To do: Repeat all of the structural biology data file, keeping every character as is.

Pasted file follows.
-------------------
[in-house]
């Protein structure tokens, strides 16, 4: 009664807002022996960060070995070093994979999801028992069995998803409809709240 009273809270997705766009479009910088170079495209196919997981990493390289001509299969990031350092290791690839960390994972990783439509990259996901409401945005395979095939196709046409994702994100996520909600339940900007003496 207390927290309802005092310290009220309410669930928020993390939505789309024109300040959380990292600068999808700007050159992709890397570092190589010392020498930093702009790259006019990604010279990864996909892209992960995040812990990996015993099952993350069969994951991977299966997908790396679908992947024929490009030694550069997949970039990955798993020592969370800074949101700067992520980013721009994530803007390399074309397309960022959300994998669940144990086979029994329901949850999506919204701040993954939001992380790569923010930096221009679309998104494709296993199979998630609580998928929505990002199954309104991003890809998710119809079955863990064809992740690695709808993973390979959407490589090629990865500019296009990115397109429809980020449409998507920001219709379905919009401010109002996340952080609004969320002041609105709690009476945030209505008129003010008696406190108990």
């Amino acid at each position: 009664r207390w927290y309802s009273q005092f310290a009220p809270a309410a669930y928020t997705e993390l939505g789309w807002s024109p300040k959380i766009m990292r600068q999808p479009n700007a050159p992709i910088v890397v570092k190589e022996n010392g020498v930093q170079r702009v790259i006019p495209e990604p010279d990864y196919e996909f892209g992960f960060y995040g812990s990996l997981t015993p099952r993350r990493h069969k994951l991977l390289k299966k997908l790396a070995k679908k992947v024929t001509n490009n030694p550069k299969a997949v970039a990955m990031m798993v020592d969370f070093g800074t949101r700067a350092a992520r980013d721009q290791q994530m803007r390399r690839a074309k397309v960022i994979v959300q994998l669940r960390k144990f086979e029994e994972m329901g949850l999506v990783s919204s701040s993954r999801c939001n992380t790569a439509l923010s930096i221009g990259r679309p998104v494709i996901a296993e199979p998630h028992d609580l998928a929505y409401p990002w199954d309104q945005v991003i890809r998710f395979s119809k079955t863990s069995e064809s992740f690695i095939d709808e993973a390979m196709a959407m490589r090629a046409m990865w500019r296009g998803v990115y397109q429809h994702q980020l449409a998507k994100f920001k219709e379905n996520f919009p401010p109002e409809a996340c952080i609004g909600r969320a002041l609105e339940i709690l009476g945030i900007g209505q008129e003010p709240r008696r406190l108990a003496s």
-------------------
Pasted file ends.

[in-house]
């Protein structure tokens, strides 16, 4: 009664807002022996960060070995070093994979999801028992069995998803409809709240 009273809270997705766009479009910088170079495209196919997981990493390289001509299969990031350092290791690839960390994972990783439509990259996901409401945005395979095939196709046409994702994100996520909600339940900007003496 207390927290309802005092310290009220309410669930928020993390939505789309024109300040959380990292600068999808700007050159992709890397570092190589010392020498930093702009790259006019990604010279990864996909892209992960995040812990990996015993099952993350069969994951991977299966997908790396679908992947024929490009030694550069997949970039990955798993020592969370800074949101700067992520980013721009994530803007390399074309397309960022959300994998669940144990086979029994329901949850999506919204701040993954939001992380790569923010930096221009679309998104494709296993199979998630609580998928929505990002199954309104991003890809998710119809079955863990064809992740690695709808993973390979959407490589090629990865500019296009990115397109429809980020449409998507920001219709379905919009401010109002996340952080609004969320002041609105709690009476945030209505008129003010008696406190108990």
């Amino acid at each position: 009664r207390w927290y309802s009273q005092f310290a009220p809270a309410a669930y928020t997705e993390l939505g789309w807002s024109p300040k959380i766009m990292r600068q999808p479009n700007a050159p992709i910088v890397v570092k190589e022996n010392g020498v930093q170079r702009v790259i006019p495209e990604p010279d990864y196919e996909f892209g992960f960060y995040g812990s990996l997981t015993p099952r993350r990493h069969k994951l991977l390289k299966k997908l790396a070995k679908k992947v024929t001509n490009n030694p550069k299969a997949v970039a990955m990031m798993v020592d969370f070093g800074t949101r700067a350092a992520r980013d721009q290791q994530m803007r390399r690839a074309k397309v960022i994979v959300q994998l669940r960390k144990f086979e029994e994972m329901g949850l999506v990783s919204s701040s993954r999801c939001n992380t790569a439509l923010s930096i221009g990259r679309p998104v494709i996901a296993e199979p998630h028992d609580l998928a929505y409401p990002w199954d309104q945005v991003i890809r998710f395979s119809k079955t863990s069995e064809s992740f690695i095939d709808e993973a390979m196709a959407m490589r090629a046409m990865w500019r296009g998803v990115y397109q429809h994702q980020l449409a998507k994100f920001k219709e379905n996520f919009p401010p109002e409809a996340c952080i609004g909600r969320a002041l609105e339940i709690l009476g945030i900007g209505q008129e003010p709240r008696r406190l108990a003496s």